Then I sent them home with a coloring page: Alles Liebe zum Muttertag (PDF)

Alles Liebe zum Muttertag-page-001

 

Happy Birthday!

Finally I’m getting to cover a topic in our preschool class that I’ve been wanting to do for some time…  BIRTHDAYS!!

One of the boys in the class had a birthday over the weekend, and he is having his birthday celebration in class in the morning. We’ll have to move our class back a little bit to accommodate the celebration. But it’s such a special event in the school, I don’t mind a bit!

I’m not sure how it is in other Montessori schools, but in our school, birthdays are a big deal in preschool and kindergarten. The whole family is invited to come for a short celebration. First, the children set up a sun with the months around it in the center of the circle. Then the birthday child is brought to the circle by two friends. The parents bring in some pictures of the child – about one from each year – and tells a short story of the child’s life. For each year, the child walks around the sun while holding a small globe of the earth, and everyone sings: “The earth goes around the sun, tra la, the earth goes around the sun! The earth goes around the sun, tra la, another year is done!” The child also presents a small present to the class (a book or some other materials that can be added to the collection of classroom “work”). And then everyone sings Happy Birthday, but with an added verse: “We celebrate your birth – and your place on earth. May the sun, moon, and stars – bring you peace where you are!” It’s so beautiful, I cry every time!

So I was inspired to do a little lesson on German birthdays. After our Begrüßungslied, I thought I’d teach the children how to say how old they are: Ich bin x Jahre alt! They are pretty good at their numbers by now, so it shouldn’t be too difficult.

Then I’ll introduce a few vocabulary words that are important to any birthday celebration:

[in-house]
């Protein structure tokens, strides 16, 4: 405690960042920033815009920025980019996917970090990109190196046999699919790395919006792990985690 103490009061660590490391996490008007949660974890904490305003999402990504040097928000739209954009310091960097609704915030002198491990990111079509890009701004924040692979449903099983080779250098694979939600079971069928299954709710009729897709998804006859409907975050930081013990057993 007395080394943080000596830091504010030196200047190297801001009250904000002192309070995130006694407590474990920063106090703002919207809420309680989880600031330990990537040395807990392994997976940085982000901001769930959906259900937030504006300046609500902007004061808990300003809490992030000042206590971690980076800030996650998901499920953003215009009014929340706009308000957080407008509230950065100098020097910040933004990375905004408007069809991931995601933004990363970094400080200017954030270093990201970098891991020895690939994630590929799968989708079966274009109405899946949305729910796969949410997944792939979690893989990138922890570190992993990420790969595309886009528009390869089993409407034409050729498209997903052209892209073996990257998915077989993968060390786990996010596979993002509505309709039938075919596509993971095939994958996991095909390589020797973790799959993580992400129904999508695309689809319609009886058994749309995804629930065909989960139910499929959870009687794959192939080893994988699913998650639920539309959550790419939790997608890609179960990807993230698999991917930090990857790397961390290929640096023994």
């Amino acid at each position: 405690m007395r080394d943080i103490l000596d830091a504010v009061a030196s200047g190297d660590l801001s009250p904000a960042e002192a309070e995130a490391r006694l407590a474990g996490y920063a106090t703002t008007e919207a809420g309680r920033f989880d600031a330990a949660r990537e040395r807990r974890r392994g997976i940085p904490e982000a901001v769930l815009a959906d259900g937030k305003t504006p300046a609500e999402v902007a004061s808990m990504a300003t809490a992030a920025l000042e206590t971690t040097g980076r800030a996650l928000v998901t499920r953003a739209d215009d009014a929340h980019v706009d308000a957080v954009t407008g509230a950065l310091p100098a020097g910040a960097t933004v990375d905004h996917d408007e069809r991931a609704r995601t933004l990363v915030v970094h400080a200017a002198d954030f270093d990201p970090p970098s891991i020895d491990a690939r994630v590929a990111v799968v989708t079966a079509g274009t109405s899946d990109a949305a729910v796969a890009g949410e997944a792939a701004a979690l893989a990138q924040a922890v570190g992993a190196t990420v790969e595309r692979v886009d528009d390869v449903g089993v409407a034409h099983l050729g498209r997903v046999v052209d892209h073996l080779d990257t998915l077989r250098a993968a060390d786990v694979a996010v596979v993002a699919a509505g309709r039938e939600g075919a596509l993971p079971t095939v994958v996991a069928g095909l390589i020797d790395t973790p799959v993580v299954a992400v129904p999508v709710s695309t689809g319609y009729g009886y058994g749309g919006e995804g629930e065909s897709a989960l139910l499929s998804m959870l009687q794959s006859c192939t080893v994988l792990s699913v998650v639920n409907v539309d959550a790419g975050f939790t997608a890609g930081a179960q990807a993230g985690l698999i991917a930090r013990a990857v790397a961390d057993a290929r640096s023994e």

der Kuchen  ~  das Geschenk  ~  der Papphut  ~  die Luftballons

You can download these word posters here: Herzlichen Glückwunsch Word Posters GitA 2017

I’ll also teach them how to sing “Happy Birthday” in German. We’ll leave out the name to keep it simple:

Zum Geburtstag viel Glück!

Zum Geburtstag viel Glück!

Zum Geburtstag viel Glück!

Zum Geburtstag viel Glück!

I was going to read a book called Der Bär hat Geburtstag by Isabel Pin (Beltz & Gelberg, 2015). It’s about a bear who is worried that none of his other animal friends will come to celebrate his birthday … but of course they all do! I liked the different animals in it, and it also showed the birthday images above (cake, hat, balloons, present).

But in the end, I decided to go with Die Maus, die hat Geburtstag heut by Paul Maar (Oetinger, 1997). It is about all the different animals and they presents they bring to the mouse on his birthday. What I liked about this one for the preschoolers is that it repeats the same text for every animal:

“Die Maus, die hat Geburtstag heut. Gleich kommt Besuch, der sie sehr freut. Welches Tier kommt denn hier und will der Maus was schenken?  …

Nun schau gut hin, nun gib gut Acht: Was hat das Schwein denn mitgebracht?”

You get a hint of the animal who is coming (like the trunk of an Elephant), then turn the page and have a sentence about that animal. Then comes the question of what the animal brought as a present. It doesn’t show all the birthday vocabulary I wanted to introduce, but I think that’s okay. The repetition is more important in this case!

Because we’ll be reading about a mouse, I also will do the Mausfamilie Fingerspiel again. They always love that one!

die-mausfamilie-fingerspiel-w-translation-page-001

Here is the PDF of Die Mausfamilie that you can download: die Mausfamilie Fingerspiel with translation

I always send them home with a coloring page, too!

Herzlichen Glückwunsch zum Geburtstag Malvorlage GitA 2017-page-001

You can download that here: Herzlichen Glückwunsch zum Geburtstag Malvorlage GitA 2017

Herzlichen Glückwunsch!

Mein Körper

We did a review of body parts in school this morning. I reviewed the body parts we learned at our last lesson and added a few more:

  • die Haare
  • der Arm
  • der Hand
  • das Bein

We sang “Kopf, Schulter, Knie und Fuß” again. It’s such a great song for this age group! It gets them involved and active. Plus, they already know the melody and get the idea of the song. Makes it easy to teach it! I think last time we sang the song, we all just stayed seated. But I found that having them stand and do it helped get them more into it. I’ll remember that for next time, too!

We read a different book this time: Das bin ich. Ich zeig es dir by Heinz Janisch (Tyrolia, 2015). It’s a really fun rhyming book that introduces all the main body parts. And ends with a laugh and smile in the mirror! I decided not to translate it for them, as I often do. Instead, I read the page and then asked them where the body part was.

das-bin-ich-book

I sent the children home with a different worksheet. You can download it here: Mein Korper – GitA (PDF)

mein-korper-gita